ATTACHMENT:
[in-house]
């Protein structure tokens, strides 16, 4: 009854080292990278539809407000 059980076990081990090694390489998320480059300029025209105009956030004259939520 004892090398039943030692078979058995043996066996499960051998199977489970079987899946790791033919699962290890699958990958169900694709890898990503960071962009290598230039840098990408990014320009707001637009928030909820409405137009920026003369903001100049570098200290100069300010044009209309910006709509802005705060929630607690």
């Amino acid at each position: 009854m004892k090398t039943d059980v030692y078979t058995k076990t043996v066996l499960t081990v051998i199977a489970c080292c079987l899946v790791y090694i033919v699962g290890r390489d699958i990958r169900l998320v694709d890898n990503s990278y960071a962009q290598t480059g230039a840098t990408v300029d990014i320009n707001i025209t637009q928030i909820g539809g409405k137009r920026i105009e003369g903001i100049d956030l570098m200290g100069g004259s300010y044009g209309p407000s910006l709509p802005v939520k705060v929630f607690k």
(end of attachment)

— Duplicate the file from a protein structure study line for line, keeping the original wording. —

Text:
[in-house]
């Protein structure tokens, strides 16, 4: 009854080292990278539809407000 059980076990081990090694390489998320480059300029025209105009956030004259939520 004892090398039943030692078979058995043996066996499960051998199977489970079987899946790791033919699962290890699958990958169900694709890898990503960071962009290598230039840098990408990014320009707001637009928030909820409405137009920026003369903001100049570098200290100069300010044009209309910006709509802005705060929630607690």
């Amino acid at each position: 009854m004892k090398t039943d059980v030692y078979t058995k076990t043996v066996l499960t081990v051998i199977a489970c080292c079987l899946v790791y090694i033919v699962g290890r390489d699958i990958r169900l998320v694709d890898n990503s990278y960071a962009q290598t480059g230039a840098t990408v300029d990014i320009n707001i025209t637009q928030i909820g539809g409405k137009r920026i105009e003369g903001i100049d956030l570098m200290g100069g004259s300010y044009g209309p407000s910006l709509p802005v939520k705060v929630f607690k």